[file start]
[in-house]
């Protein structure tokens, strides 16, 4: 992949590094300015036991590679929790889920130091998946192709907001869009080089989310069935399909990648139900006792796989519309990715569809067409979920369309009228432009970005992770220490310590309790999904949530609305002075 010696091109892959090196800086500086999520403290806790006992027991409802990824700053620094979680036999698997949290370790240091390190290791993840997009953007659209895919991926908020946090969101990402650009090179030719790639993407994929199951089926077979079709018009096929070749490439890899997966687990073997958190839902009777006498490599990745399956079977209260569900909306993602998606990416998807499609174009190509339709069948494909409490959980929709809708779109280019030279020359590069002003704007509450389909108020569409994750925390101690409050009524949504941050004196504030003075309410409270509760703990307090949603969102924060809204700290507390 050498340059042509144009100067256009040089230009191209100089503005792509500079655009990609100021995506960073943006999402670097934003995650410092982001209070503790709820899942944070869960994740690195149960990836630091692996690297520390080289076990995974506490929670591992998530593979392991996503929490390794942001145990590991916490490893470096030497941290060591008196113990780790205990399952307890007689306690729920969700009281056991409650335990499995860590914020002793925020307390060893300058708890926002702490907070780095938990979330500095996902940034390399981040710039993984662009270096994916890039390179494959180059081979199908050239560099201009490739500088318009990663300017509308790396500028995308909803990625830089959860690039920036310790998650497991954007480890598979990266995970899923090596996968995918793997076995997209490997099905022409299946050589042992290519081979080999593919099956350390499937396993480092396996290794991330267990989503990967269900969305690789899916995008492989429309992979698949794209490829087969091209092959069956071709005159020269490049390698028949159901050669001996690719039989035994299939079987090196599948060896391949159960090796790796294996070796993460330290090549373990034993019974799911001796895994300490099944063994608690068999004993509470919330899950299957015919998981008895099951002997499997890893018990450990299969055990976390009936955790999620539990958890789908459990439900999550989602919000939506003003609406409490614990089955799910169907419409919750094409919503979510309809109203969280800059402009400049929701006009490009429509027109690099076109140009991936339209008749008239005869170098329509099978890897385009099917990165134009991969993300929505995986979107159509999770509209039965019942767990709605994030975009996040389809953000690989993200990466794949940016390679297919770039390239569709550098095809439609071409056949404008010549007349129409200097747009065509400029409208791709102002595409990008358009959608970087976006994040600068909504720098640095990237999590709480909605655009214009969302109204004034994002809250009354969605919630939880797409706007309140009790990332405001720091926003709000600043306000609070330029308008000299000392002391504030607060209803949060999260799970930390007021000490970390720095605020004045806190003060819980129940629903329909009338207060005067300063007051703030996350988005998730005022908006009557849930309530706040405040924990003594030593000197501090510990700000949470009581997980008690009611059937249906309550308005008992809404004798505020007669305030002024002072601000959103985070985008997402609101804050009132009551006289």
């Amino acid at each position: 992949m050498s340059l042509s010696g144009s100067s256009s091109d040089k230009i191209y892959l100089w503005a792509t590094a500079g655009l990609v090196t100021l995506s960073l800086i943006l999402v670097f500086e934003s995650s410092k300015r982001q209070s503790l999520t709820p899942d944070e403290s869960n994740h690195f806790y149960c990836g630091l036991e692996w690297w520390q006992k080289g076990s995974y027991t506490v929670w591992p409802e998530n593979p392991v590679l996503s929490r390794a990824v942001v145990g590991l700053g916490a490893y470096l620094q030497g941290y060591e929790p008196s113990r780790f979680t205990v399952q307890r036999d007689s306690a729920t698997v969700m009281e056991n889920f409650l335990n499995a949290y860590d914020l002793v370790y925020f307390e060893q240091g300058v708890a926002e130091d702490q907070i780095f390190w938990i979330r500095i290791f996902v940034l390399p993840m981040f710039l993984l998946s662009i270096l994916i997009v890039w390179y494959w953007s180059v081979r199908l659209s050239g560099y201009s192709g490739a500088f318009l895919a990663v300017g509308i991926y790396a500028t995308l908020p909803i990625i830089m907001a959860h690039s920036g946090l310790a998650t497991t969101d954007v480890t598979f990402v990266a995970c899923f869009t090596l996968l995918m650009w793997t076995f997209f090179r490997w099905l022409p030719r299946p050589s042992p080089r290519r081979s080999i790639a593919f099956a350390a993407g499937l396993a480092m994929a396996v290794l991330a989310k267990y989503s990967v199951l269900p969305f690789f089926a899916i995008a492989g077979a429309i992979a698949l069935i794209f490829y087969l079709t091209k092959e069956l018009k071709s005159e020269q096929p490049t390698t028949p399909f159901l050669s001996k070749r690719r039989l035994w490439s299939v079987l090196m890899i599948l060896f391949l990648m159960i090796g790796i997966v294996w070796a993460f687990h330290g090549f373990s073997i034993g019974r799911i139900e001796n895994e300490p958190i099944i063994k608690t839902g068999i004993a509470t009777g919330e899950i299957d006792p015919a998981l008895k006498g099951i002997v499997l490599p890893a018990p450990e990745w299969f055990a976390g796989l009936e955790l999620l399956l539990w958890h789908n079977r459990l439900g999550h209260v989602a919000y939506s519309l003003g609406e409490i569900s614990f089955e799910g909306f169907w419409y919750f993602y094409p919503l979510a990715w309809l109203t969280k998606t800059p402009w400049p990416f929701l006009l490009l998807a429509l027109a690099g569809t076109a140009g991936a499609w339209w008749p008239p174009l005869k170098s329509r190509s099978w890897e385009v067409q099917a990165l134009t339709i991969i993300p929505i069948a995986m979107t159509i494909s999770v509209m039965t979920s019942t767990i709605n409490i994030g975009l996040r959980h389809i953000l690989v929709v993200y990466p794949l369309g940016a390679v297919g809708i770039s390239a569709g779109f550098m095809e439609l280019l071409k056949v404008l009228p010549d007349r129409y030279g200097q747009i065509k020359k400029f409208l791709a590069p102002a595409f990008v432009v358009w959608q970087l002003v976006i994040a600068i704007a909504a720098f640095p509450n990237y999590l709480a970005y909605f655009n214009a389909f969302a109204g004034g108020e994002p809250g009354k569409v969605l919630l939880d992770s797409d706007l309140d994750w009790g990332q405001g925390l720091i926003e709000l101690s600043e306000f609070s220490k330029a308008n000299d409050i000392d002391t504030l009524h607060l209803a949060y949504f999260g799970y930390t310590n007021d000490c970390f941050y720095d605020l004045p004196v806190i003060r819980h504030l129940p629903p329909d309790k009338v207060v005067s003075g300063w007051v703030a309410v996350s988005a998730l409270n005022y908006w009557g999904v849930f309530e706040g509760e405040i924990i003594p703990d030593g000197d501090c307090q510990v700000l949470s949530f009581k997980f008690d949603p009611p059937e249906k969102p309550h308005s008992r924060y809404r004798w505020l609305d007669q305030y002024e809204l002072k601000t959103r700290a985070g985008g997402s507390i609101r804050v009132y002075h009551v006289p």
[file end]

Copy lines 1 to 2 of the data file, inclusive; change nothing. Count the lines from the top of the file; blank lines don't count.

[in-house]
């Protein structure tokens, strides 16, 4: 992949590094300015036991590679929790889920130091998946192709907001869009080089989310069935399909990648139900006792796989519309990715569809067409979920369309009228432009970005992770220490310590309790999904949530609305002075 010696091109892959090196800086500086999520403290806790006992027991409802990824700053620094979680036999698997949290370790240091390190290791993840997009953007659209895919991926908020946090969101990402650009090179030719790639993407994929199951089926077979079709018009096929070749490439890899997966687990073997958190839902009777006498490599990745399956079977209260569900909306993602998606990416998807499609174009190509339709069948494909409490959980929709809708779109280019030279020359590069002003704007509450389909108020569409994750925390101690409050009524949504941050004196504030003075309410409270509760703990307090949603969102924060809204700290507390 050498340059042509144009100067256009040089230009191209100089503005792509500079655009990609100021995506960073943006999402670097934003995650410092982001209070503790709820899942944070869960994740690195149960990836630091692996690297520390080289076990995974506490929670591992998530593979392991996503929490390794942001145990590991916490490893470096030497941290060591008196113990780790205990399952307890007689306690729920969700009281056991409650335990499995860590914020002793925020307390060893300058708890926002702490907070780095938990979330500095996902940034390399981040710039993984662009270096994916890039390179494959180059081979199908050239560099201009490739500088318009990663300017509308790396500028995308909803990625830089959860690039920036310790998650497991954007480890598979990266995970899923090596996968995918793997076995997209490997099905022409299946050589042992290519081979080999593919099956350390499937396993480092396996290794991330267990989503990967269900969305690789899916995008492989429309992979698949794209490829087969091209092959069956071709005159020269490049390698028949159901050669001996690719039989035994299939079987090196599948060896391949159960090796790796294996070796993460330290090549373990034993019974799911001796895994300490099944063994608690068999004993509470919330899950299957015919998981008895099951002997499997890893018990450990299969055990976390009936955790999620539990958890789908459990439900999550989602919000939506003003609406409490614990089955799910169907419409919750094409919503979510309809109203969280800059402009400049929701006009490009429509027109690099076109140009991936339209008749008239005869170098329509099978890897385009099917990165134009991969993300929505995986979107159509999770509209039965019942767990709605994030975009996040389809953000690989993200990466794949940016390679297919770039390239569709550098095809439609071409056949404008010549007349129409200097747009065509400029409208791709102002595409990008358009959608970087976006994040600068909504720098640095990237999590709480909605655009214009969302109204004034994002809250009354969605919630939880797409706007309140009790990332405001720091926003709000600043306000609070330029308008000299000392002391504030607060209803949060999260799970930390007021000490970390720095605020004045806190003060819980129940629903329909009338207060005067300063007051703030996350988005998730005022908006009557849930309530706040405040924990003594030593000197501090510990700000949470009581997980008690009611059937249906309550308005008992809404004798505020007669305030002024002072601000959103985070985008997402609101804050009132009551006289």